Highlight Event and Entertainment (VTX:HLEE) Seems To Be Using An Awful Lot Of Debt

Some say volatility, rather than debt, is the best way to think about risk as an investor, but Warren Buffett famously said that ‘Volatility is far from synonymous with risk.’ So it might be obvious that you need to consider debt, when you think about how risky any given stock is, because too much debt can sink a company. Importantly, Highlight Event and Entertainment AG (VTX:HLEE) does carry debt. But should shareholders be worried about its use of debt?

When Is Debt A Problem?

Debt is a tool to help businesses grow, but if a business is incapable of paying off its lenders, then it exists at their mercy. In the worst case scenario, a company can go bankrupt if it cannot pay its creditors. However, a more usual (but still expensive) situation is where a company must dilute shareholders at a cheap share price simply to get debt under control. Of course, debt can be an important tool in businesses, particularly capital heavy businesses. When we think about a company’s use of debt, we first look at cash and debt together.

View our latest analysis for Highlight Event and Entertainment

What Is Highlight Event and Entertainment’s Debt?

As you can see below, at the end of December 2018, Highlight Event and Entertainment had CHF232.9m of debt, up from CHF163.9m a year ago. Click the image for more detail. On the flip side, it has CHF93.5m in cash leading to net debt of about CHF139.4m.

SWX:HLEE Historical Debt, August 21st 2019
SWX:HLEE Historical Debt, August 21st 2019

How Healthy Is Highlight Event and Entertainment’s Balance Sheet?

According to the last reported balance sheet, Highlight Event and Entertainment had liabilities of CHF456.0m due within 12 months, and liabilities of CHF117.7m due beyond 12 months. Offsetting these obligations, it had cash of CHF93.5m as well as receivables valued at CHF107.4m due within 12 months. So it has liabilities totalling CHF372.7m more than its cash and near-term receivables, combined.

The deficiency here weighs heavily on the CHF175.2m company itself, as if a child were struggling under the weight of an enormous back-pack full of books, his sports gear, and a trumpet. So we definitely think shareholders need to watch this one closely. After all, Highlight Event and Entertainment would likely require a major re-capitalisation if it had to pay its creditors today.

In order to size up a company’s debt relative to its earnings, we calculate its net debt divided by its earnings before interest, tax, depreciation, and amortization (EBITDA) and its earnings before interest and tax (EBIT) divided by its interest expense (its interest cover). This way, we consider both the absolute quantum of the debt, as well as the interest rates paid on it.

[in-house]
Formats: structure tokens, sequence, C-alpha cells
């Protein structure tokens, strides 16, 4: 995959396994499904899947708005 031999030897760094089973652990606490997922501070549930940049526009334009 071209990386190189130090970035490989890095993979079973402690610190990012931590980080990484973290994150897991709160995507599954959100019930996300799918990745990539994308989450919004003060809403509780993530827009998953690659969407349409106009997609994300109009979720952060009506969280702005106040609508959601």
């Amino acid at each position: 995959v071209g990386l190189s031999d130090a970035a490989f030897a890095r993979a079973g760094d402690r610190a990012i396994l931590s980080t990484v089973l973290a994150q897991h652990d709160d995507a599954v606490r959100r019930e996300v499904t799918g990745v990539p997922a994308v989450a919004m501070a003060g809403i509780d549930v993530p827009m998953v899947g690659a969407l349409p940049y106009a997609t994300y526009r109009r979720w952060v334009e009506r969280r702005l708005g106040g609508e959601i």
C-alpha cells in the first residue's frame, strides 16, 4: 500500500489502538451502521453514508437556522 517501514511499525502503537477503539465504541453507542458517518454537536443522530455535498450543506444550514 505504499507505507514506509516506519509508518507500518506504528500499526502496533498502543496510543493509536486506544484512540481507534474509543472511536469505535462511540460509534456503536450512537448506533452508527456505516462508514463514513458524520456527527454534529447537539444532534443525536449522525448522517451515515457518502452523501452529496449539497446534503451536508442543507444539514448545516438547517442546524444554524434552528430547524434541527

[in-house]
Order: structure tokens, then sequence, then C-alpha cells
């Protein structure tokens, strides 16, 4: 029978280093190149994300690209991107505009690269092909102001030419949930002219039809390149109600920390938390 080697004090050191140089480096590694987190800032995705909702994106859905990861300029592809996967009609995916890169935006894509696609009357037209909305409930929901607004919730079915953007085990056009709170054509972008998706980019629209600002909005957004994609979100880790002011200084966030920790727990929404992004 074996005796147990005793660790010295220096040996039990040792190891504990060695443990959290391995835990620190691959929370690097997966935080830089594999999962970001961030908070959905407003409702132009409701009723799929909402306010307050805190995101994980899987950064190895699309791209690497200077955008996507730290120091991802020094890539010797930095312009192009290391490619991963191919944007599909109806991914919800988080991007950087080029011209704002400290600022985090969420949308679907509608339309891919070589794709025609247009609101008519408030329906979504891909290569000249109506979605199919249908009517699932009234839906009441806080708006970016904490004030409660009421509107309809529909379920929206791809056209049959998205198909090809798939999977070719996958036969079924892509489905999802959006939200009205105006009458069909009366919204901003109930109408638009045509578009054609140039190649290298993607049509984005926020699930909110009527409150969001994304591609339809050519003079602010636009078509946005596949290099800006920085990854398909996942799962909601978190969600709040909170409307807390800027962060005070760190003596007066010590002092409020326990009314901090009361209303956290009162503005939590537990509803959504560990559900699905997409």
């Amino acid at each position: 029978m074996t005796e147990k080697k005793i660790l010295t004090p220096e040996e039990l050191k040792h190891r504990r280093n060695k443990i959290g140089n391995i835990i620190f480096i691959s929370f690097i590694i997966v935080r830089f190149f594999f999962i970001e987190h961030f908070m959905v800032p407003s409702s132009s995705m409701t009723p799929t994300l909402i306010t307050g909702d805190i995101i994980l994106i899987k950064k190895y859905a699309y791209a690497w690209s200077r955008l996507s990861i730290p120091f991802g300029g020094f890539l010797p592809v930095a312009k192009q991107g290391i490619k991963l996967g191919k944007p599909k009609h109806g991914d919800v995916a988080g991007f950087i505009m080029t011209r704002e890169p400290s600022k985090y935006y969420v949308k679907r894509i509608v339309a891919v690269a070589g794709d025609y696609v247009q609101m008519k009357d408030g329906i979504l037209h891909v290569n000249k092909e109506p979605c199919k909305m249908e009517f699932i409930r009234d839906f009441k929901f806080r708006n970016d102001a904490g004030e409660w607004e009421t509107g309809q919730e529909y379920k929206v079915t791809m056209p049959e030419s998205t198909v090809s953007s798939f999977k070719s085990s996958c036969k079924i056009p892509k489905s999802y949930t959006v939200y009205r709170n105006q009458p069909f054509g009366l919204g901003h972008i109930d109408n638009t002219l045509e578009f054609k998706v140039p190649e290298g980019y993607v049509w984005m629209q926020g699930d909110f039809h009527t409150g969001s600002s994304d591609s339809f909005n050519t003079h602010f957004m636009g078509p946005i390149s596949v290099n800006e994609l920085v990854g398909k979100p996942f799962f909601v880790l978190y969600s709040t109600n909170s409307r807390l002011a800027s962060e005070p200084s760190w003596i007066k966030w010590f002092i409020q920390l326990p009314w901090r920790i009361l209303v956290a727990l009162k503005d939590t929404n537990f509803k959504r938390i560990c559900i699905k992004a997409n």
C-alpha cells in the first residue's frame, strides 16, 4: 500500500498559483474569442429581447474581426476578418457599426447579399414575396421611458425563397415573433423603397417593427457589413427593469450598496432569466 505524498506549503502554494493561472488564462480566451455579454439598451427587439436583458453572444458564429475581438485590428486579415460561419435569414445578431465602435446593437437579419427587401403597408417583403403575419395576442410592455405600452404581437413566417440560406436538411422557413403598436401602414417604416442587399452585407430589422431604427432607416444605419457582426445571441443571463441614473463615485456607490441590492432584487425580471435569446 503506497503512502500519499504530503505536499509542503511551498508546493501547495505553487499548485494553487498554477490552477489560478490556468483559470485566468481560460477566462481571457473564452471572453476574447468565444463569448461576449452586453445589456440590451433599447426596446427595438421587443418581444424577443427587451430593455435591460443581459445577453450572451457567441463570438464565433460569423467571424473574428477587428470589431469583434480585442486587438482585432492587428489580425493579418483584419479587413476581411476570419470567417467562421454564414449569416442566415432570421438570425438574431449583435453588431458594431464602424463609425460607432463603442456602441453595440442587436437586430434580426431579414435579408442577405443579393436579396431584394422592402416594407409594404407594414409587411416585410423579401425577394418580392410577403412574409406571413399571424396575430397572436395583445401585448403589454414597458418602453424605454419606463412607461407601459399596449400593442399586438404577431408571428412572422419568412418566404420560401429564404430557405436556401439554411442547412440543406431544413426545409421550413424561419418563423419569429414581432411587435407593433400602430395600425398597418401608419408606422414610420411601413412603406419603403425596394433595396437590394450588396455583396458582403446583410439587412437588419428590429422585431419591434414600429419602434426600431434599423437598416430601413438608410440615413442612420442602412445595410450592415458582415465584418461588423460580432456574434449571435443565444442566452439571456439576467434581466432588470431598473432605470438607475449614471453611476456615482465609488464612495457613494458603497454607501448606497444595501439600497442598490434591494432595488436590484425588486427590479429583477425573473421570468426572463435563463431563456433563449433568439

Highlight Event and Entertainment shareholders face the double whammy of a high net debt to EBITDA ratio (12.4), and fairly weak interest coverage, since EBIT is just 0.35 times the interest expense. This means we’d consider it to have a heavy debt load. However, the silver lining was that Highlight Event and Entertainment achieved a positive EBIT of CHF3.3m in the last twelve months, an improvement on the prior year’s loss. The balance sheet is clearly the area to focus on when you are analysing debt. But you can’t view debt in total isolation; since Highlight Event and Entertainment will need earnings to service that debt. So if you’re keen to discover more about its earnings, it might be worth checking out this graph of its long term earnings trend.

But our final consideration is also important, because a company cannot pay debt with paper profits; it needs cold hard cash. So it’s worth checking how much of the earnings before interest and tax (EBIT) is backed by free cash flow. During the last year, Highlight Event and Entertainment burned a lot of cash. While that may be a result of expenditure for growth, it does make the debt far more risky.

Our View

To be frank both Highlight Event and Entertainment’s conversion of EBIT to free cash flow and its track record of staying on top of its total liabilities make us rather uncomfortable with its debt levels. But at least its EBIT growth rate is not so bad. Considering all the factors previously mentioned, we think that Highlight Event and Entertainment really is carrying too much debt. To our minds, that means the stock is rather high risk, and probably one to avoid; but to each their own (investing) style. While Highlight Event and Entertainment didn’t make a statutory profit in the last year, its positive EBIT suggests that profitability might not be far away.Click here to see if its earnings are heading in the right direction, over the medium term.

At the end of the day, it’s often better to focus on companies that are free from net debt. You can access our special list of such companies (all with a track record of profit growth). It’s free.

We aim to bring you long-term focused research analysis driven by fundamental data. Note that our analysis may not factor in the latest price-sensitive company announcements or qualitative material.

If you spot an error that warrants correction, please contact the editor at editorial-team@simplywallst.com. This article by Simply Wall St is general in nature. It does not constitute a recommendation to buy or sell any stock, and does not take account of your objectives, or your financial situation. Simply Wall St has no position in the stocks mentioned. Thank you for reading.